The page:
The Crab Cooker
The no-fills Crab Cooker holds onto its colorful heritage
Nobody goes to the Crab Cooker for its eccentric charm. Not only, anyway. You go for the fresh fish, cooked on open rotating charcoal grills visible to anyone who wants to watch: oysters, Alaskan king crab, king crab killer claws, Maryland-style crab cakes, soft-shell crab, chilled cracked Dungeness crab, Australian lobster and Atlantic salmon filets.
“Fresh-caught eviscerated fish doesn’t have a fishy smell,” says 89-year-old founder Bob Roubian. “They smell like watermelon.”
The skewered entrees include shrimp, scallops and a mixed grill. There are seafood cocktails and a stout clam chowder that’ll hold you through a Mahler symphony or a night in Russia, whichever lasts longer. The side dishes are simple: tomato, rice pilaf, coleslaw, a browned potato ball. There are beer and wine but no other booze. Coffee. Tea. Soft drinks. But no dessert. The paper plates and plastic dining utensils are simpler. The drill since it opened in 1951, basically, is eat and get out; odds are someone will be waiting for your table (though no one pressures you).
The food is succulent, but it’s also the cluttered ambiance that hooks you, so to speak. The big shark hanging overhead in the front dining room, with bandsaw teeth ready for the kill, is eye-catching enough. There’s the wall-mounted wooden sea nymph whose firm breasts once braved the elements from the prow of a sailing ship. The handsome grandfather clock in the corner slowly ticks out stately, pre-digital time.
Purloined Los Angeles street signs hang in the back dining room; a painted glass door that doesn’t open announces LONDON. The walls are jammed with paintings, old black-and-white prizefight photos (one shows Rocky Marciano knocking down Jersey Joe Walcott). Life magazine covers, from when the price was 40 cents an issue, feature Ava Gardner, Jackie Gleason and Barbra Streisand in their prime – the 1959 Gleason cover has a story titled, “Why Medical Care Costs So Much.”
The Newport Beach Crab Cooker (there’s another in Tustin) is a throwback to a heartier, grainier, more raffish and idiosyncratic period of beach culture, when the beach itself was more a mix of getaway and last frontier. (Further down the peninsula, Christian’s Hut once invited such hard-drinking celebs as Errol Flynn and Humphrey Bogart to step off their yachts at the waterline entrance, walk right in and stagger back onboard a few hours later.)
Like most great joints, the Crab Cooker is basically the creation of one single-minded person. You get a taste of Roubian’s impishness before you even enter the caboose-colored eatery, with its puffy lettering designed after the Popeye logo. By the front door is a sign that reads, “The main thing is to keep the main thing the main thing.” Overhead is a sign that says, “Don’t look up here.”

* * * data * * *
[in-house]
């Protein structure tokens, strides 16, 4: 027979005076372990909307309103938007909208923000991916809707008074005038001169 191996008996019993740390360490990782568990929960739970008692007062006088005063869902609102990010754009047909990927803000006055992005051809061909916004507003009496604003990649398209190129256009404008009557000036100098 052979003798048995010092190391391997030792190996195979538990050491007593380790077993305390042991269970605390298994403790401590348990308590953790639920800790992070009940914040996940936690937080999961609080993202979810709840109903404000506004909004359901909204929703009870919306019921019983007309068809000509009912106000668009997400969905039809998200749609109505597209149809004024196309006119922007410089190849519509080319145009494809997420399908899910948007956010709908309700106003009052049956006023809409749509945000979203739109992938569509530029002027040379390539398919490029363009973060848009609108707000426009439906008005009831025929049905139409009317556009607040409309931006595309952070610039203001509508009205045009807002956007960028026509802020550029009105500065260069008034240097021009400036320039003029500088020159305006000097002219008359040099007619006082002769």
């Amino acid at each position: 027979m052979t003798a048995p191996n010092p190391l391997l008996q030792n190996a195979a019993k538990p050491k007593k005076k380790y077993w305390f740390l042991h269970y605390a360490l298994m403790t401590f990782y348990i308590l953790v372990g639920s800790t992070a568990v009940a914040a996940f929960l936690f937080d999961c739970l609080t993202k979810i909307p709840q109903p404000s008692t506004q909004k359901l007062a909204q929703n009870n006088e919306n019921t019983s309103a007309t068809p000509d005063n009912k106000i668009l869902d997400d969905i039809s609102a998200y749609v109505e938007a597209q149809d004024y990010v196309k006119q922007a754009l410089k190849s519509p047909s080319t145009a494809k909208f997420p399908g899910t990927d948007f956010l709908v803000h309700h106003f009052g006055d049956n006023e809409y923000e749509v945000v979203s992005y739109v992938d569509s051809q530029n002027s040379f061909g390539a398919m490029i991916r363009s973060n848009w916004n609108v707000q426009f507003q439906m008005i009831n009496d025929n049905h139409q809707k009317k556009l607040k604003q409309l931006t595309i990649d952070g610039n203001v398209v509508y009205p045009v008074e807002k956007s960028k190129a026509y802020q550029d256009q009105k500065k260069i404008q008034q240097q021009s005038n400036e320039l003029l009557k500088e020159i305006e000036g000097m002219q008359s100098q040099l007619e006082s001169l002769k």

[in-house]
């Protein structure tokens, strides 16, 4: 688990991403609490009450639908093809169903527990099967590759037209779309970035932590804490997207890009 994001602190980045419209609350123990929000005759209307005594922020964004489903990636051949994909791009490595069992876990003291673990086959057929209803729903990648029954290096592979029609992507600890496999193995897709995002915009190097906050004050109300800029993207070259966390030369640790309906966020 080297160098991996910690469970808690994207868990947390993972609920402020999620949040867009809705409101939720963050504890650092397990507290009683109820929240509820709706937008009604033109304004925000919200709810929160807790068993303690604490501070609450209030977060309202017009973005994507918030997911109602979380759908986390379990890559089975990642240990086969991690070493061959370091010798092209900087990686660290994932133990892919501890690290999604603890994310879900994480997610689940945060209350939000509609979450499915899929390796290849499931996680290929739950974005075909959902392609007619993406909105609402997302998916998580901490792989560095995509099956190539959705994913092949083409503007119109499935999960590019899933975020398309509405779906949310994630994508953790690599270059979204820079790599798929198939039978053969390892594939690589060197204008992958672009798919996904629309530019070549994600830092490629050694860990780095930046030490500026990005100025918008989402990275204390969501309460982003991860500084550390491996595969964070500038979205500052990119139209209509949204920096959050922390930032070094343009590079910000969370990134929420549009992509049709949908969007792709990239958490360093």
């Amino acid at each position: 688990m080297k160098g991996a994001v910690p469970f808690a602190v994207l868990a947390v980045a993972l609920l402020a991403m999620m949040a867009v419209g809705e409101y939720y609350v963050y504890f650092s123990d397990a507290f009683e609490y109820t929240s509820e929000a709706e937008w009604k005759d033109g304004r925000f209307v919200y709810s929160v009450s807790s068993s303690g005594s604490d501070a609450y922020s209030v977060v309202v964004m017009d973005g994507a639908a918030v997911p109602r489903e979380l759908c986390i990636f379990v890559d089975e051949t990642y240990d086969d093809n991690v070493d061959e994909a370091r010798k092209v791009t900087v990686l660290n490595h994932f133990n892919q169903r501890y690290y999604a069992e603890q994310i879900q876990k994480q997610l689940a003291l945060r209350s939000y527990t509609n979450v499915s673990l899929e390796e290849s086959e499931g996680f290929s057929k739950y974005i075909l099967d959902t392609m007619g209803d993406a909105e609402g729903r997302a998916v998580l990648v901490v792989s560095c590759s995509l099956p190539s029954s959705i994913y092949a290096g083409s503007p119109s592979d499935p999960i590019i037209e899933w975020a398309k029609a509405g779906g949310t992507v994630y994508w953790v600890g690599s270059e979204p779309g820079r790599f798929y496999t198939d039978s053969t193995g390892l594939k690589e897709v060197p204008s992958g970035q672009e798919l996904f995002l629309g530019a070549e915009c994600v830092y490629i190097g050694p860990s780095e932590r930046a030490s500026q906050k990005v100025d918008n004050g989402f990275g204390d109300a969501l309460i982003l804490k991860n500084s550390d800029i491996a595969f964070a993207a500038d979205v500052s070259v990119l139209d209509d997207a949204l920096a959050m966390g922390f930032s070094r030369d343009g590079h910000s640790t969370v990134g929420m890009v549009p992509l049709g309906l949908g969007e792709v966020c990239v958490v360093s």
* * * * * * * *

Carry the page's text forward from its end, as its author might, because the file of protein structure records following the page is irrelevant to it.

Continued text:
The haphazard interior is deceptive; a lot of it is made up of artifacts from Roubian’s life. The Manzanita street sign is from the Pasadena site where he grew up, a neighborhood where he picked up the blues and pop music that helped him later as a songwriter.
The charcoal grills in the kitchen and the kebab entrees evoke the time when the Roubians were so poor, the gas company cut them off and they had to barbecue dinner outdoors. It was a hard life for a long time. Not long ago Roubian sat down at the restaurant with his nephew and the current manager, Steve Bolton, to recall it through eyelids drooped at half-mast and a soft voice telling good-natured tales of hardship and triumph.
“I was a Seabee stationed in the Philippines during World War II,” he said. “I’ve always loved the sea and had a hankering to open a fish market. My family used to drive down here, before there was the freeway, so when I got back I bought a little home for $2,500 and opened a place further up Newport Boulevard.”
Competition was fierce. There were seven other markets in the same small area. Roubian put out a few dining tables. He got to the fishing boats first. He undersold his rivals. He tried to buck what he called “a monopoly of Irishmen that stretched Orange County and LA.” One day a man in a gray, soft-brimmed hat and camel coat showed up and offered his card. “ ‘The Irish won’t let you have fish,’ he said. ‘I’ll fix everything. You’ll get respect. I have the black book.’ I wasn’t sure what to do. I asked my mother.”
Roubian’s mother was Sicilian. “ ‘We’re in America now,’ she said. ‘Don’t deal
with those goombahs. They’ll own you for life.’ ” He added a wonderfully characteristic Sicilian phrase that translates to “He who places his hope in others dies desperately.” “He owed everybody,” said Bolton, a rangy, loose-limbed 63-year-old. “Once we had to split a hamburger.”
Bolton grew up with the business, left for a 13-year stint with the Alaska railroad, and came back to stay in 1975. “I’m not a good restaurant guy, but I’m a good Crab Cooker guy.”
Luckily, Roubian was able to sell some of his songs. His “Popcorn Song” was a hit. He paid off all his creditors and was left with $35. It was enough. He worked his way along and moved the Crab Cooker to its current site at 2200 Newport Blvd. in 1961.
Neighboring businesses complained about its color and design. Now it’s an icon. Nobody’s complaining any more. “I have a loyal staff. Some of my girls have been with me over 30 years. I owe them too much back pay.”
“He tells people I was in prison,” says a waitress named DJ. “Working here is part of my parole.” They were joking, of course. “Ever since I opened this place,” Roubian said, “I’ve been on honeymoon.”